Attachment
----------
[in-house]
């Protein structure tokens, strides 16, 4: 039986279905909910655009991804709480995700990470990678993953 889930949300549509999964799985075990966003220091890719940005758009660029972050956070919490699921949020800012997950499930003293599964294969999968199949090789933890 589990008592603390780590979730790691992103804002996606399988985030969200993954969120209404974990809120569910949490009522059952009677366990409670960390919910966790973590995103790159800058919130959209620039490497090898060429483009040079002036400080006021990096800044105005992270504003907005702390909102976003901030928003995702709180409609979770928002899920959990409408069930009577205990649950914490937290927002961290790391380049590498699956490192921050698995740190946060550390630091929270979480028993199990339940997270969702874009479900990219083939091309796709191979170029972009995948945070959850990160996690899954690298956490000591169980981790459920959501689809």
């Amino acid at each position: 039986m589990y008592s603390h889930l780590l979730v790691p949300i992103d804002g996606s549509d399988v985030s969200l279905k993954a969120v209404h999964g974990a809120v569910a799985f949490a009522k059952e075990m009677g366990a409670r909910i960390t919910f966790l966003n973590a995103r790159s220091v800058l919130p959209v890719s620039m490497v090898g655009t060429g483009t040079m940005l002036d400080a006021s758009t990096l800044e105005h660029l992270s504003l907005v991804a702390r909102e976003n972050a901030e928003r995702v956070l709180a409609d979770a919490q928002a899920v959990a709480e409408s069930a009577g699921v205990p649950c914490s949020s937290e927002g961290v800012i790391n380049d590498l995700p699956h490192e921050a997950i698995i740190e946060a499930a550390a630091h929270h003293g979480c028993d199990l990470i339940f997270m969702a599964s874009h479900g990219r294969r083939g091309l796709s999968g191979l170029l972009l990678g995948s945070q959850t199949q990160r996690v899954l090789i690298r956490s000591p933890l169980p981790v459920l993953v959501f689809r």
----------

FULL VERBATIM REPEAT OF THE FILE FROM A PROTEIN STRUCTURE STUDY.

[in-house]
């Protein structure tokens, strides 16, 4: 039986279905909910655009991804709480995700990470990678993953 889930949300549509999964799985075990966003220091890719940005758009660029972050956070919490699921949020800012997950499930003293599964294969999968199949090789933890 589990008592603390780590979730790691992103804002996606399988985030969200993954969120209404974990809120569910949490009522059952009677366990409670960390919910966790973590995103790159800058919130959209620039490497090898060429483009040079002036400080006021990096800044105005992270504003907005702390909102976003901030928003995702709180409609979770928002899920959990409408069930009577205990649950914490937290927002961290790391380049590498699956490192921050698995740190946060550390630091929270979480028993199990339940997270969702874009479900990219083939091309796709191979170029972009995948945070959850990160996690899954690298956490000591169980981790459920959501689809």
């Amino acid at each position: 039986m589990y008592s603390h889930l780590l979730v790691p949300i992103d804002g996606s549509d399988v985030s969200l279905k993954a969120v209404h999964g974990a809120v569910a799985f949490a009522k059952e075990m009677g366990a409670r909910i960390t919910f966790l966003n973590a995103r790159s220091v800058l919130p959209v890719s620039m490497v090898g655009t060429g483009t040079m940005l002036d400080a006021s758009t990096l800044e105005h660029l992270s504003l907005v991804a702390r909102e976003n972050a901030e928003r995702v956070l709180a409609d979770a919490q928002a899920v959990a709480e409408s069930a009577g699921v205990p649950c914490s949020s937290e927002g961290v800012i790391n380049d590498l995700p699956h490192e921050a997950i698995i740190e946060a499930a550390a630091h929270h003293g979480c028993d199990l990470i339940f997270m969702a599964s874009h479900g990219r294969r083939g091309l796709s999968g191979l170029l972009l990678g995948s945070q959850t199949q990160r996690v899954l090789i690298r956490s000591p933890l169980p981790v459920l993953v959501f689809r």